Language Art Development in the Elementary School

There are six elements in the language art and literary process. These elements are listening, speaking, reading, writing, viewing, and visually representing. While listening, speaking, reading and writing are considered as language arts, viewing and visually representing are considered as important means of communication (Gunning, 2010). Each of these elements is discussed in the context of language arts development in elementary-aged children.


Listening refers to understanding the spoken language (Gunning, 2010). It entails comprehending the connection between words that are spoken and their meaning. It is an active process that involves an individual constructing meaning from sound (Gunning, 2010). For listening to be effective, elementary-aged children need to receive, analyze and evaluate oral messages, while respond to them. To be able to construct meaning out of oral messages and sounds, children should pay attention to the tone, volume, punctuation, gestures and emotions expressed in oral message. This way, they can fully understand the meaning carried by such a message (Gunning, 2010). The success of listening is measured by the learner’s ability to understand the content and intent of oral information (Gunning, 2010). For elementary aged-children, listening can be taught through listening to songs, background music in films and television commercials, where children interpret sounds, instead of focusing on speech. This way, they learn to develop emotions, moods and images communicated through sounds (Gunning, 2010). Additionally, students should work in groups, where a student tells or reads a story while the others are listening. The other students are required to analyze the story later, to enhance their listening skills.


Reading in the context of language arts and literary process refers to understanding written language. It entails the interpretation of the written symbols, and constructing meaning out of them (Gunning, 2010). The success of reading is achieved when students are able to read and differentiate between the literal and the implied meaning of a written text (Gunning, 2010). Reading entails the conversion of written symbols back to sound. Therefore, for elementary-aged children, the first step is fluently decoding written symbols into sounds. This is followed by finding the main idea in the written text and forming an image of the desired meaning (Gunning, 2010). Students are taught to apply their experiences and imagination in the context of written information, which creates a difference between what they know and what is written. Finally, students bridge the gap through reading and understanding written information (Gunning, 2010). Further, students are taught the reading process, which entails of predicting the authors message, reading, confirming the message, forming meaning and integrating it into personal knowledge (Gunning, 2010).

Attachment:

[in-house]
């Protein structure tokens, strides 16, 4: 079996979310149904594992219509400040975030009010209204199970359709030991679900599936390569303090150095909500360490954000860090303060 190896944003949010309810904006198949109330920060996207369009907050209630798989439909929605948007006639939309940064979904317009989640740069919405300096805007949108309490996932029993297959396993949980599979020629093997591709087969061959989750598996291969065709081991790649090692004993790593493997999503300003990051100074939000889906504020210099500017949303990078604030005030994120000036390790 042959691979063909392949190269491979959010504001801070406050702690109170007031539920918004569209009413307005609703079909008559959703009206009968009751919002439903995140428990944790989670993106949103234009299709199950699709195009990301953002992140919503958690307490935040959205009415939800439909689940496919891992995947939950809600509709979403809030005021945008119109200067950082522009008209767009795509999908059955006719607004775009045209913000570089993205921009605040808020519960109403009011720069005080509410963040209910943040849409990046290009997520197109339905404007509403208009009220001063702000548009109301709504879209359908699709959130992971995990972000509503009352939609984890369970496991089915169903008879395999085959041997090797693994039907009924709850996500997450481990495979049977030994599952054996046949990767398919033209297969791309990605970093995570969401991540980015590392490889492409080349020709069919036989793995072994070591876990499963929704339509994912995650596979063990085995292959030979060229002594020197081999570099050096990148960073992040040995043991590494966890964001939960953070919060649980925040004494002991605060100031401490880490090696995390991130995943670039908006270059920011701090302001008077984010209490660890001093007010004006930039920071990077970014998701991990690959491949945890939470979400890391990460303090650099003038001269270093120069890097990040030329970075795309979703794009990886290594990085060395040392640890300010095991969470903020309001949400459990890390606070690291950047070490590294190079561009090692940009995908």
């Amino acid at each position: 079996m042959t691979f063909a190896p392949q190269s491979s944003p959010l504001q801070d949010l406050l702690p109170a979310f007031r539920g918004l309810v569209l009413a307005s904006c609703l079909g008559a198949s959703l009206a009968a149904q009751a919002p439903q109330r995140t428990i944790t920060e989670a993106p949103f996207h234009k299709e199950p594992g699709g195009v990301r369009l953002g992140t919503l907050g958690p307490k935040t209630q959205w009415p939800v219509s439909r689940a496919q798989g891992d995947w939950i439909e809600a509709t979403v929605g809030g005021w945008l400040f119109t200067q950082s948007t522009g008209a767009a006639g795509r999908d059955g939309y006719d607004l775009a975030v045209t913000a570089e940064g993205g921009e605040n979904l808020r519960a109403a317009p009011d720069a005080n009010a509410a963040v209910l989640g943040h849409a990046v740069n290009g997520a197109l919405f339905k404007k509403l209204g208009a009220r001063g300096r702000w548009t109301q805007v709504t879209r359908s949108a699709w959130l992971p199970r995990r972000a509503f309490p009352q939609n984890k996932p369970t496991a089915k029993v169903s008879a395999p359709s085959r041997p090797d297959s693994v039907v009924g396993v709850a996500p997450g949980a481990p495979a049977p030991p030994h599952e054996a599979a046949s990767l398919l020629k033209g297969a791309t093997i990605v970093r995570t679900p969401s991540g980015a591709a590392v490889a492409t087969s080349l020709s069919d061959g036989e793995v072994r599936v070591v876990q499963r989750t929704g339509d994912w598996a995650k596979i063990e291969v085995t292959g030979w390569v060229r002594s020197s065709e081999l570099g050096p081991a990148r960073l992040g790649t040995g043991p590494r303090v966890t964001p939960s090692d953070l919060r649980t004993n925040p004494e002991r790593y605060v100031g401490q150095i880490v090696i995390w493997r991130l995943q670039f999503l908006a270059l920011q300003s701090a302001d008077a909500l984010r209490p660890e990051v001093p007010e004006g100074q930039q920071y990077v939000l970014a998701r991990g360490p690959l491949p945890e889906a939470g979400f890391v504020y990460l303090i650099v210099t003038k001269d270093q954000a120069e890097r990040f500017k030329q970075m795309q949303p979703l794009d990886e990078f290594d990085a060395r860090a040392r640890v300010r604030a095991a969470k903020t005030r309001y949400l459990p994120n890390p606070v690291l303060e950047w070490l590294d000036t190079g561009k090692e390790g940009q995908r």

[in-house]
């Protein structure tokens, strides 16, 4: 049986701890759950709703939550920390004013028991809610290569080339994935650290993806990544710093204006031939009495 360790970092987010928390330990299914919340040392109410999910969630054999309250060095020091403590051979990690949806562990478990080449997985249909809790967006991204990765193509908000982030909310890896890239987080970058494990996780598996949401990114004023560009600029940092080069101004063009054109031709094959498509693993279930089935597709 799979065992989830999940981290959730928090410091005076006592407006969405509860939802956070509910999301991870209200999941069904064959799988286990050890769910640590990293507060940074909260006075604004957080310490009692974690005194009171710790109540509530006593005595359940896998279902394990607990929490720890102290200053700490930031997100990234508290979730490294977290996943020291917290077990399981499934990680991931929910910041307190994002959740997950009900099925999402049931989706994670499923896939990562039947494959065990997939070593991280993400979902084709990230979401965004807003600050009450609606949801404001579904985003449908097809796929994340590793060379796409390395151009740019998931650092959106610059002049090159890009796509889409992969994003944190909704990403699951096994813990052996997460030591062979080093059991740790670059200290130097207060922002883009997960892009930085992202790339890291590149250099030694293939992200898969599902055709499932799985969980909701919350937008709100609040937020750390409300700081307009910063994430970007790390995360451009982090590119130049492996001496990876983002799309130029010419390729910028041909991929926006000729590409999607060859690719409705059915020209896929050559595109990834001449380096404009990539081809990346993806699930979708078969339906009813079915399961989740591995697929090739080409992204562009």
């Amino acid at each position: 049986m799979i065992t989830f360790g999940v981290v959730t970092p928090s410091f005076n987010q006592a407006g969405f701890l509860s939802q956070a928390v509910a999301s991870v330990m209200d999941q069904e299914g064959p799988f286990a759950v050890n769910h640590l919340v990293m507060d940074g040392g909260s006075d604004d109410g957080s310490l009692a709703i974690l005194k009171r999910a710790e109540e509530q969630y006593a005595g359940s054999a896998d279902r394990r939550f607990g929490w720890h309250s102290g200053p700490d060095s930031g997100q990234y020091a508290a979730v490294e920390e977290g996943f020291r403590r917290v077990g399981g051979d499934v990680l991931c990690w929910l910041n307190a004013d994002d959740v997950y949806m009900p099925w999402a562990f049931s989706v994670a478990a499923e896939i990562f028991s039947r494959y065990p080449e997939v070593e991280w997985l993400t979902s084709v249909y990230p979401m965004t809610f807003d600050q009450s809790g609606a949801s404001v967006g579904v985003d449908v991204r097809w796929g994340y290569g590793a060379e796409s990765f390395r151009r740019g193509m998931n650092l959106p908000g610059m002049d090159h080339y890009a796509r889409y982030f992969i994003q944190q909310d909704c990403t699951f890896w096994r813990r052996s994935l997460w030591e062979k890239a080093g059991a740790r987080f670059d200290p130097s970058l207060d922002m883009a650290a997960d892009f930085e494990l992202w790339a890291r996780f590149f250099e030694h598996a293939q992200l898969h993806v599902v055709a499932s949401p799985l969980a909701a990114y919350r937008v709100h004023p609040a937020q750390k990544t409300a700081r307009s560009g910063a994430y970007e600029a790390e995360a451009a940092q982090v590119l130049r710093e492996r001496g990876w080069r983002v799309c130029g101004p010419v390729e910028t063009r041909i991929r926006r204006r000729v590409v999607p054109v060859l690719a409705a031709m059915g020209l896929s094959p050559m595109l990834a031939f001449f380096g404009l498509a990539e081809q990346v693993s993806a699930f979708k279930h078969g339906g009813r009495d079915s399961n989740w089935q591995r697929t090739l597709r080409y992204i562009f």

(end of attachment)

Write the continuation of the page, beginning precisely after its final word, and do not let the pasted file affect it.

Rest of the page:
It refers to communicating through written language. The process entails coding oral symbols into written symbols, for others to encode and create meaning (Gunning, 2010). It is a means of expressing the ideas a student has heard or seen. It also entails the expression of emotions, thoughts and experiences by an individual to those who can encode the written symbols and form meaning out of them. Elementary-aged children learn to put their messages in forms such as songs, drama or stories, which express their experiences and emotions in a desired manner. Students are taught vocabularies, sentence structure, sentence organization as well as writing styles. After learning these aspects, they can apply their message to persuade, inform, entertain or describe events. Students learn the application of grammar, styles, spelling and punctuation in enhancing message delivery and encoding (Gunning, 2010). Through understanding these aspects, students can express their ideas through properly organized texts and symbols (Gunning, 2010). Students are taught the process of writing which entails the preparation of an idea, its drafting, writing, editing and finally presenting (Gunning, 2010).


In language art and literary process, speaking refers to the process of communicating using oral language. Therefore, speaking entails conveying messages through sounds (Gunning, 2010). Elementary-aged children learn speaking through the integration of both formal and informal experiences. It entails coding the relevant message to be communicated, and delivering it using the right tone, punctuation, volume and emotions. Students learn speaking through discussing in small groups, performing debates and dramas or through making speeches (Gunning, 2010). Through learning effective speaking, the precision of students’ vocabulary and idea articulation is enhanced. This also assists them in learning to listen, read and write.

Viewing and visually representing

Viewing refers to comprehending visual images, through interpreting them. This is done by combining visual images with written or spoken messages (Gunning, 2010). Visual representing on the other hand entails communicating messages using images, which are either still or motional (Gunning, 2010). Such images can be accompanied by spoken or written words. Elementary-aged children learn how to view and interpret films, music, computer graphics or printed images (Gunning, 2010). In addition, students are taught how imagination helps in reading and understanding. Therefore, the relevance of visual literacy is the ability to transform visual messages into oral messages during viewing. Under visual representing, students learn how to transform oral messages into visual form, without losing the intended meaning (Gunning, 2010).


Gunning, T. (2010). Creating literacy instruction for all students (7th ed.). Boston, MA: Allyn and Bacon/Pearson Education.

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